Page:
Seeds of the commonly grown conventional rice cultivar ‘Cocodrie’ were used for all experiments. Seeds were treated with Dermacor-X-100® (DuPont Crop Protection, Denver, USA) by diluting this formulated insecticide in water containing a small quantity of brilliant blue dye and applying this diluted material to seeds in Ziploc® bags to attain the desired treatment rates. Different treatment rates used in these studies are listed in Table 1. The lowest rate used in this study (66 g ai/100 kg seed or approximately 0.03 mg ai/seed) corresponds to the lower limits of recommended field rates used in Louisiana against rice water weevil (DuPont 2011). The 0.06 and 0.09 mg ai/ seed treatment rates are higher than the label rates for Dermacor-X-100®.

Plants for experiments were grown in a greenhouse located on the campus of Louisiana State University, Baton Rouge. Insecticide-treated and untreated ‘Cocodrie’ seeds were planted in a sterilized soil mix (2:1:1, soil: peat moss: sand) in 15 cm diam-3.8 L pots (Hummert Intl., Earth City, Missouri), and plants were maintained under greenhouse conditions under ambient lighting at approximately 29 °C-33 °C. At the time of planting, approximately 1.2 g of 19:5:8 controlled-release fertilizer (Osmocote, Scotts Miracle-Gro, Marysville, Ohio) was added to the soil. Plants were thinned to a density of 1 plant per pot after seedling emergence.

Laboratory Assays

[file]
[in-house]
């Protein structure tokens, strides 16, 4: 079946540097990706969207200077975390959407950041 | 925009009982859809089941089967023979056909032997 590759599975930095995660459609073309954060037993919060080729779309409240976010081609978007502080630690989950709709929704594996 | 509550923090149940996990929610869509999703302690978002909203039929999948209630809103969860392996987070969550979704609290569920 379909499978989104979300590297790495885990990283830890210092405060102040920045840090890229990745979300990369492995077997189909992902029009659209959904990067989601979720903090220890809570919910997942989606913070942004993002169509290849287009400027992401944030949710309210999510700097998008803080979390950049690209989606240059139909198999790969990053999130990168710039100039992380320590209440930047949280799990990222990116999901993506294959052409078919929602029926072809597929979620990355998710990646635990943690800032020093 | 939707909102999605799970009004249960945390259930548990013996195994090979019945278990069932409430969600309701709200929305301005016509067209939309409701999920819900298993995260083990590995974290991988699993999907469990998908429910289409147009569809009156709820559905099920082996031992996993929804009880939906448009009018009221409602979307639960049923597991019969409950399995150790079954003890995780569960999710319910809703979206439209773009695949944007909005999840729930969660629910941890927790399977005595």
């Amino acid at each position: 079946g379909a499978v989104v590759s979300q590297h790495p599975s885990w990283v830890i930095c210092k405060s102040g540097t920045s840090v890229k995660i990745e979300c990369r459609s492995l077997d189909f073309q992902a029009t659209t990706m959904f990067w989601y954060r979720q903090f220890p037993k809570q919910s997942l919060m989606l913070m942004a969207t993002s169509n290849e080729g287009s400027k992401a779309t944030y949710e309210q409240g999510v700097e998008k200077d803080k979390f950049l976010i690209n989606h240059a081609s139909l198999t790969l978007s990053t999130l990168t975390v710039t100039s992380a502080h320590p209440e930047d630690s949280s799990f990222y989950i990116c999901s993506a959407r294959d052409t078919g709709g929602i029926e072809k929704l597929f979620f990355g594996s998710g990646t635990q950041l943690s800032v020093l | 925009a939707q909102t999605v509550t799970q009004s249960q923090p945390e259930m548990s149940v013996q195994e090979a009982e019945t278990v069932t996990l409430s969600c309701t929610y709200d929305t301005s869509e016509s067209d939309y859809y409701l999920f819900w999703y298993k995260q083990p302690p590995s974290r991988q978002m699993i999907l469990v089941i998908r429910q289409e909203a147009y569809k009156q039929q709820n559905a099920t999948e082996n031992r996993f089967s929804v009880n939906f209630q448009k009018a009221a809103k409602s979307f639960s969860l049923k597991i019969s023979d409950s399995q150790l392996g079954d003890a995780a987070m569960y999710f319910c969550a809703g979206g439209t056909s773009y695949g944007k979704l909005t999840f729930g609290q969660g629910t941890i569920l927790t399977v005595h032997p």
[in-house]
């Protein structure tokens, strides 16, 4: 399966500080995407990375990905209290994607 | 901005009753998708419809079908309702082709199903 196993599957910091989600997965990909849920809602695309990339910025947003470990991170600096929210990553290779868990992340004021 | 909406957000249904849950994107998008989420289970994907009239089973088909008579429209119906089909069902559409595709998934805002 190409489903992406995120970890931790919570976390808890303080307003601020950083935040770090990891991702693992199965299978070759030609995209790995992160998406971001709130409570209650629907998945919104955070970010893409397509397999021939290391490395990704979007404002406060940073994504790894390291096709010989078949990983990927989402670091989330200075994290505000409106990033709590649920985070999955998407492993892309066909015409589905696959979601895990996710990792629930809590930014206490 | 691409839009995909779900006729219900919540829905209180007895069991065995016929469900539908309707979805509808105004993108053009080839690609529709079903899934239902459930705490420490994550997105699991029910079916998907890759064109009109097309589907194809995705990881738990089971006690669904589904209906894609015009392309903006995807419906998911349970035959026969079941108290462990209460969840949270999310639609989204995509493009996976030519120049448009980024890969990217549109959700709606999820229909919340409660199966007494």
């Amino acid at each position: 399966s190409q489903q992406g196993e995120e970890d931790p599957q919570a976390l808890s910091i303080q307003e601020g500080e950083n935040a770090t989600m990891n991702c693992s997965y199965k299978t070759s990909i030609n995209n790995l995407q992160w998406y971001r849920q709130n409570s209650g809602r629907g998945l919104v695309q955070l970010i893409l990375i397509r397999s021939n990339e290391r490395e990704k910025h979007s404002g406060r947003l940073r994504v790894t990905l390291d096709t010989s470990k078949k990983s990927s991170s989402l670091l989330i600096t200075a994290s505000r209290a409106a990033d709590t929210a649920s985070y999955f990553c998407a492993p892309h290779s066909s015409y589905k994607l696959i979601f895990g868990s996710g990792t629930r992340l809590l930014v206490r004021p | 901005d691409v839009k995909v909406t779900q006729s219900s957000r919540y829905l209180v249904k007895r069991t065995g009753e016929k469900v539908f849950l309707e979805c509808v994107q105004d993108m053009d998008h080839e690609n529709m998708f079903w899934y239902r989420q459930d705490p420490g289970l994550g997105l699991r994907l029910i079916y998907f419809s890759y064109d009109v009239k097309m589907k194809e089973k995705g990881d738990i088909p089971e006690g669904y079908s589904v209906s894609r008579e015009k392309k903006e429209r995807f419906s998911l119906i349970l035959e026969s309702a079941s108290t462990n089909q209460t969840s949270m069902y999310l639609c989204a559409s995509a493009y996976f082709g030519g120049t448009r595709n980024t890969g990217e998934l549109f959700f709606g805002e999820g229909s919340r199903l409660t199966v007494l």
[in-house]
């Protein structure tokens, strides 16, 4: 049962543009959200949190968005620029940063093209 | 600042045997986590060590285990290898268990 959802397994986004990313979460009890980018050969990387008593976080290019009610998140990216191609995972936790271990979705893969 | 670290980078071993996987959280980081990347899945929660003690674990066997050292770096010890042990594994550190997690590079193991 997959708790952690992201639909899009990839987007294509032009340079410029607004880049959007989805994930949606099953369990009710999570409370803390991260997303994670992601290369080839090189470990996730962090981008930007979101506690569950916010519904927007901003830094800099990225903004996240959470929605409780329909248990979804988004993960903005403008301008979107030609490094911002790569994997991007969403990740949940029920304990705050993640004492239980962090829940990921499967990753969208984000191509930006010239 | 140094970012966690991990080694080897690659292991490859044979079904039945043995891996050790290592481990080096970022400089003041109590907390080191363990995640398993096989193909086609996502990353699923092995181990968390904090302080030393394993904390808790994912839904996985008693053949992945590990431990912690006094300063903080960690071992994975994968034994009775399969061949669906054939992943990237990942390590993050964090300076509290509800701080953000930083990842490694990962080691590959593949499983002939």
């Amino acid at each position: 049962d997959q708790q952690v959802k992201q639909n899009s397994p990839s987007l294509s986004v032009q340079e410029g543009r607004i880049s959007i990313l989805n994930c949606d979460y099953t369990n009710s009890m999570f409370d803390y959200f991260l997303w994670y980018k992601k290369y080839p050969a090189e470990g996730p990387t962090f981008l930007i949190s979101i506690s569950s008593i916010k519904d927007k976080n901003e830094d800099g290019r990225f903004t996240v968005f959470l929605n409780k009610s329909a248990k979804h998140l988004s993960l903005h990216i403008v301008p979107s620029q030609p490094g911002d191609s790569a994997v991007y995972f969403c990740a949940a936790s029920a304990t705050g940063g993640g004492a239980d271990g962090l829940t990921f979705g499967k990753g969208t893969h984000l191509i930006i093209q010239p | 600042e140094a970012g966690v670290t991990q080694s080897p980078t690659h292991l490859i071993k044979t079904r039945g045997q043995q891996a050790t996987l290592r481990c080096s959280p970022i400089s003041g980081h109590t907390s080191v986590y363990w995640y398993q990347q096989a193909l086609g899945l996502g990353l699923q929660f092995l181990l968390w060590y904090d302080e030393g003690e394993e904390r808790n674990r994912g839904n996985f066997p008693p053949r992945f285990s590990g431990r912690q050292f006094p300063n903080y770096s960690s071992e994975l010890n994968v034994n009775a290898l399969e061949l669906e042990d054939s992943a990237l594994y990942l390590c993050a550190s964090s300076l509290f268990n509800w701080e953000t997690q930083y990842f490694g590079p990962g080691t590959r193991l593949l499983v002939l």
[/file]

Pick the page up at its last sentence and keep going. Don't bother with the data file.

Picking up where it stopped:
The efficacy of Dermacor-X-100® against D. saccharalis larvae was investigated in laboratory experiments using cut stems and leaves in 2010 and 2011. In 2010 a single rate of Dermacor-X-100® was used for seed treatment (Table 1). When green-house-grown plants reached the mid-tillering stage (40 days after planting), they were brought back to the laboratory for experiment initiation. For the stem assays, 5 stem pieces, each about 10 cm long, were cut from the central (primary) tiller of each of the 15 treated and 15 untreated plants. The 5 stem pieces from each plant were placed in 14 × 2.5 cm petri dishes (Corning™, New York) lined with wet filter paper. For the leaf assays, 5 leaf pieces, each approximately 10 cm long, were cut from a separate set of 15 treated and 15 untreated plants and placed into large petri dishes separately. The experiment was conducted as a randomized block design (RBD) with 15 replications. A block was a rack with petri dishes arranged randomly on it. In each block there were 4 petri dishes, 1 of each treatment by plant tissue combination. Five first-instar larvae within 1–2 days of hatching were released into each petri plate. The larvae had been removed from artificial diet and starved for 3 hours prior to release in the petri dishes with plant tissue. The petri plates were then sealed with parafilm (Beemis flexible packaging, Neenah, Wisconsin) to prevent larval escape. After 72 h, stems and leaves were dissected and inspected for dead and live larvae. The number of living and dead larvae in each petri plate was counted and the percent mortality was calculated. Mortality was defined as lack of movement by larvae and no response to stimulation with a camel hair brush.